French streaming service Jiwa has withdrawn Warner Music's catalog and asked for its users to make donations to support the service, a disclaimer on its Web site reads.

The removal of Warner catalog follows an order by the record company, Jiwa co-founder Jean-Marc Pflueger tells Billboard.biz. Pflueger explains that Warner declined to renew its contract with Jiwa, which ended in December 2009. Launched in March 2008, Jiwa had the four major companies on board until now.

While Pflueger acknowledges a delay in paying Warner, he says "they took advantage of it to end their business relationship. Warner International is at war with the [ad-supported streaming] model."

On Feb. 9, WMG chairman and CEO Edgar Bronfman, Jr. said Warner repertoire would no longer be licensed to free streaming services.

Warner declined to comment further than saying the company pulling its catalog from Jiwa is not related with Bronfman's statement. Billboard.biz understands Warner got paid by Jiwa only after a judge's injunction, which might explain its reluctance to extend the deal with the service.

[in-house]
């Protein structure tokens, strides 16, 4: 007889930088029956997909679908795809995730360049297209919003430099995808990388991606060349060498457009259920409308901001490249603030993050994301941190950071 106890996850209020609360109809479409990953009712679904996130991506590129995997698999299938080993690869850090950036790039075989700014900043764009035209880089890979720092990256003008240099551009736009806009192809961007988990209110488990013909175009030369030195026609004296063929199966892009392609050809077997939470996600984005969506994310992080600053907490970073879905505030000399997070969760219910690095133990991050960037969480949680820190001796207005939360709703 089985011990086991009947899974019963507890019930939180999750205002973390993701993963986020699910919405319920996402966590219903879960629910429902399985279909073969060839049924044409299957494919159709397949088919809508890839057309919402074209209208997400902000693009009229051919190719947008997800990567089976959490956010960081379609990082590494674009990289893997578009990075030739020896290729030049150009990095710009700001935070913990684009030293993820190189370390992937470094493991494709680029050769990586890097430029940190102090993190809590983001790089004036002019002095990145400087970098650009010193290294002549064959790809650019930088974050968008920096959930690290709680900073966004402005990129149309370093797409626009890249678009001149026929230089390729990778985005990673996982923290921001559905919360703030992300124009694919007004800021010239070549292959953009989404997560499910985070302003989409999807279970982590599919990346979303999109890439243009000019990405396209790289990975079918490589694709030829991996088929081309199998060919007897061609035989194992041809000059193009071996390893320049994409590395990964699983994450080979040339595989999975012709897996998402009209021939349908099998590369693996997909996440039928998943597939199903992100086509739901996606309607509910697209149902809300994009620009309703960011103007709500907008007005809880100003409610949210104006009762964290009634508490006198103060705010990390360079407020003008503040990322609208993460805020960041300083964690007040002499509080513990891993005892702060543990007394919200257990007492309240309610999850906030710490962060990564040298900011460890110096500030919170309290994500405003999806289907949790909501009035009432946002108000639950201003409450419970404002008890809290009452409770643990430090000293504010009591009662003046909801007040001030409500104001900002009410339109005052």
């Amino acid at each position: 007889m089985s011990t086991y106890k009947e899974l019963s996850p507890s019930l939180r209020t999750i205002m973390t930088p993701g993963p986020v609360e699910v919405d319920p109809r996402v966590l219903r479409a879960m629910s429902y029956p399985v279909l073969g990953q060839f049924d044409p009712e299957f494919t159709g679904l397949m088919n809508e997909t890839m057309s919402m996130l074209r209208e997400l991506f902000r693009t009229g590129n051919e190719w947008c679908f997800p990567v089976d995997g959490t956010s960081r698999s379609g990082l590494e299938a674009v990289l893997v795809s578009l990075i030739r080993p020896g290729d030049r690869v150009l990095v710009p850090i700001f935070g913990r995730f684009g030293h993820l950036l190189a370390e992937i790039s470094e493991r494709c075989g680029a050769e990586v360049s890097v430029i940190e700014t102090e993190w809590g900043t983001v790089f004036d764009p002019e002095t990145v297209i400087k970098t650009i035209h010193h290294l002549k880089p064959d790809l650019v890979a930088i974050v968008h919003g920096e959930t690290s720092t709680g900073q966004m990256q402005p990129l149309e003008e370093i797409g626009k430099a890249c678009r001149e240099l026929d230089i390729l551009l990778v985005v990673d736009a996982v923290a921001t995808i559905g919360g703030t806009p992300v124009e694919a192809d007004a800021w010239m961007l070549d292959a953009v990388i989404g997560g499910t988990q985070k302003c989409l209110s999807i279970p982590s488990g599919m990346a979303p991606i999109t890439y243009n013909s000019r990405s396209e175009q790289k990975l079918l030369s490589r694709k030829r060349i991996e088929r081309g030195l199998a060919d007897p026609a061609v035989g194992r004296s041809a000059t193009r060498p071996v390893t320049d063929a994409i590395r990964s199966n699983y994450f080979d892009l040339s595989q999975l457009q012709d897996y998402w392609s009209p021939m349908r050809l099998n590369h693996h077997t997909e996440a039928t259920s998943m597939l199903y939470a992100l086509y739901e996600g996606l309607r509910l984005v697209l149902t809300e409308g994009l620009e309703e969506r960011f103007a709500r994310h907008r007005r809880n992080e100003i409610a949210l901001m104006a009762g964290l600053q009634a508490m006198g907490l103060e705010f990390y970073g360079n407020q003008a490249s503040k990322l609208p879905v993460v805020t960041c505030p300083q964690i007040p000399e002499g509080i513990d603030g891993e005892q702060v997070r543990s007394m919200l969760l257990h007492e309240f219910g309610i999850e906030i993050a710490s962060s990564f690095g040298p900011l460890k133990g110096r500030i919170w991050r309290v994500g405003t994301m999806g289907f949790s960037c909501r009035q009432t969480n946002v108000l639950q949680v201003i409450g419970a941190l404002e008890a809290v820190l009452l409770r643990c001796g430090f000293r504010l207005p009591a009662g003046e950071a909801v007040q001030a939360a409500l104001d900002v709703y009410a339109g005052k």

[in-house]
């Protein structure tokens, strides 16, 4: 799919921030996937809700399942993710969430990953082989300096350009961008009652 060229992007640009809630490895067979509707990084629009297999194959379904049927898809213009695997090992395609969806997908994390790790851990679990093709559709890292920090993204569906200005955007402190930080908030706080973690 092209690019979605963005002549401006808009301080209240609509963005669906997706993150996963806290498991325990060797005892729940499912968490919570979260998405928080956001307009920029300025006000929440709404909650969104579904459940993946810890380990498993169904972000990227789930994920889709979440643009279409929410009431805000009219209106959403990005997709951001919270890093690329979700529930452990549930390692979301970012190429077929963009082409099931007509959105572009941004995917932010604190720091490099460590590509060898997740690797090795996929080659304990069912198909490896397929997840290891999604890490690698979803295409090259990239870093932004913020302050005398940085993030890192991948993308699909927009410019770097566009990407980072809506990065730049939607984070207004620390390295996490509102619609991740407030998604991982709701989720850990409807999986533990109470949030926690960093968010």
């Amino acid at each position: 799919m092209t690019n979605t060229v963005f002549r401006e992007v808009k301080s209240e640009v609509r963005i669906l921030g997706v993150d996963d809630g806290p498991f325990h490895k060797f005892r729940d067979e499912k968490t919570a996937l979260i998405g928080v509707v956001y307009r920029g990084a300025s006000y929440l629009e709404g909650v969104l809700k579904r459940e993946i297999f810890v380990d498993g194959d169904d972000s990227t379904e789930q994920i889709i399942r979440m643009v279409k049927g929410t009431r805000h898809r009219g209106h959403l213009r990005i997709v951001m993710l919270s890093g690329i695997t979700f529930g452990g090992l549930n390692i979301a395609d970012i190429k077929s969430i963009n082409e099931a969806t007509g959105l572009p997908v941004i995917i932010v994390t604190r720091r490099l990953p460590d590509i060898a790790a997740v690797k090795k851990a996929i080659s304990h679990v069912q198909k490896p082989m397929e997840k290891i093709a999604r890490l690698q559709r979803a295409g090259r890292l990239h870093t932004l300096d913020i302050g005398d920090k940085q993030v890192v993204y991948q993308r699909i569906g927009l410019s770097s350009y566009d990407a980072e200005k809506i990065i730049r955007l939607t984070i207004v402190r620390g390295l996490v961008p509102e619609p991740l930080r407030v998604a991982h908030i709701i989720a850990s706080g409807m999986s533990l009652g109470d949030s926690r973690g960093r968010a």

Pflueger says advances demanded by major companies to license their catalog do not allow a viable business model for any digital music service.

While he says Jiwa's turnover for 2009 was of €300,000 ($409,000), he unveils the advances required from the major labels: €400,000 ($545,000) for Sony Music, €250,000 ($340,000) for EMI, €180,000 ($245,000) for Universal, all for a year, and €100,000 ($136,000) for Warner for 18 months.

"As [with] any [digital music] platform in France, we lose money!" he says, adding Universal's advance is the only one that got recouped in 2009. Although he says his company is not in danger, Pflueger confirms they asked their users to make donations to support them. "This was more to send a message than to gather revenue," he comments.

Pflueger says the Web radio business, which represents half of Jiwa's traffic, is profitable. He hopes a viable solution for on-demand streaming will come from government-backed mediation by Emmanuel Hoog, a former president of national audiovisual institute INA, on digital licensing.